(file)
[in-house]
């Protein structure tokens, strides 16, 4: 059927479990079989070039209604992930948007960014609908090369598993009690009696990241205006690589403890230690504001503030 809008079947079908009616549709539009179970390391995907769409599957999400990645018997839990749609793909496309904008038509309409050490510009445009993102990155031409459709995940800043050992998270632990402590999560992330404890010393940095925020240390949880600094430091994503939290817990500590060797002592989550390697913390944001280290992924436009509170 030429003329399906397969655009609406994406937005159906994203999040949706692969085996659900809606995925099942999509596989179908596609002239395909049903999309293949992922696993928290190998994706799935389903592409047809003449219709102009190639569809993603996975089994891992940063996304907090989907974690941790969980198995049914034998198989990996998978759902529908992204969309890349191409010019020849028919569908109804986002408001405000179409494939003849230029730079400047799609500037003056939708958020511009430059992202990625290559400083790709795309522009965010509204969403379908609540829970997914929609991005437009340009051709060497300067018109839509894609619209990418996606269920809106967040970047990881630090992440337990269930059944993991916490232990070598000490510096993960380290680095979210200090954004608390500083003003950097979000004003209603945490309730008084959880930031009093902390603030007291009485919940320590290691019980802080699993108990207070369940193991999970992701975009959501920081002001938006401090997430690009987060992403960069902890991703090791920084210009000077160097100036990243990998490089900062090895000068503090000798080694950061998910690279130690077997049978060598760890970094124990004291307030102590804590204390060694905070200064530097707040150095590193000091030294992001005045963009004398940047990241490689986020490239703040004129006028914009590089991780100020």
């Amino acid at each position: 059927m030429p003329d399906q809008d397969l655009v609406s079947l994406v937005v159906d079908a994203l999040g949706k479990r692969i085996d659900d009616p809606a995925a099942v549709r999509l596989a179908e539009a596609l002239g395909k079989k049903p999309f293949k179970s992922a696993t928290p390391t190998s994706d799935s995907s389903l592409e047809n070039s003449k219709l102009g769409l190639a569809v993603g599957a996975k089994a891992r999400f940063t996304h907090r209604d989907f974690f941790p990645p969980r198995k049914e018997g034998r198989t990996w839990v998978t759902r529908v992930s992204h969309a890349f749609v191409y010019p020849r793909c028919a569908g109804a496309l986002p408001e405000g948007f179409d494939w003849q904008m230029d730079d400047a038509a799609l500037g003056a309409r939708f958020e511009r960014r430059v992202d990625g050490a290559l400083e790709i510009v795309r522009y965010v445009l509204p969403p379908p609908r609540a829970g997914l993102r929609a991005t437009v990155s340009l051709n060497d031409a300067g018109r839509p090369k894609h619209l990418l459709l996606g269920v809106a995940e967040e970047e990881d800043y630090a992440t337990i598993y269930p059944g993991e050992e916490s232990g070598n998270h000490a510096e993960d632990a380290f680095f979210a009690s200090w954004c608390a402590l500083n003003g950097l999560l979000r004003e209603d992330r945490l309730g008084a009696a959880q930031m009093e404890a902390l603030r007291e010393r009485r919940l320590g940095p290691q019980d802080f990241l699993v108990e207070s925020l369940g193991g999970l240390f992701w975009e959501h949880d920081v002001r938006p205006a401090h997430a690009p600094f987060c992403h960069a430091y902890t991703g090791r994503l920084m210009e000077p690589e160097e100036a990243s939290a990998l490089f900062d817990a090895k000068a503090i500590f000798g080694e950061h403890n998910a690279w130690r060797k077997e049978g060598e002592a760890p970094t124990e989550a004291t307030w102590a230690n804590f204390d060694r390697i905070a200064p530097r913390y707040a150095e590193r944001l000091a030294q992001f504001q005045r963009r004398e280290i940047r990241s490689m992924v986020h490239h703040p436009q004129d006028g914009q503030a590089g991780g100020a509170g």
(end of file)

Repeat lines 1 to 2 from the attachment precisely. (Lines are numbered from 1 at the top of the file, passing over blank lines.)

[in-house]
């Protein structure tokens, strides 16, 4: 059927479990079989070039209604992930948007960014609908090369598993009690009696990241205006690589403890230690504001503030 809008079947079908009616549709539009179970390391995907769409599957999400990645018997839990749609793909496309904008038509309409050490510009445009993102990155031409459709995940800043050992998270632990402590999560992330404890010393940095925020240390949880600094430091994503939290817990500590060797002592989550390697913390944001280290992924436009509170 030429003329399906397969655009609406994406937005159906994203999040949706692969085996659900809606995925099942999509596989179908596609002239395909049903999309293949992922696993928290190998994706799935389903592409047809003449219709102009190639569809993603996975089994891992940063996304907090989907974690941790969980198995049914034998198989990996998978759902529908992204969309890349191409010019020849028919569908109804986002408001405000179409494939003849230029730079400047799609500037003056939708958020511009430059992202990625290559400083790709795309522009965010509204969403379908609540829970997914929609991005437009340009051709060497300067018109839509894609619209990418996606269920809106967040970047990881630090992440337990269930059944993991916490232990070598000490510096993960380290680095979210200090954004608390500083003003950097979000004003209603945490309730008084959880930031009093902390603030007291009485919940320590290691019980802080699993108990207070369940193991999970992701975009959501920081002001938006401090997430690009987060992403960069902890991703090791920084210009000077160097100036990243990998490089900062090895000068503090000798080694950061998910690279130690077997049978060598760890970094124990004291307030102590804590204390060694905070200064530097707040150095590193000091030294992001005045963009004398940047990241490689986020490239703040004129006028914009590089991780100020």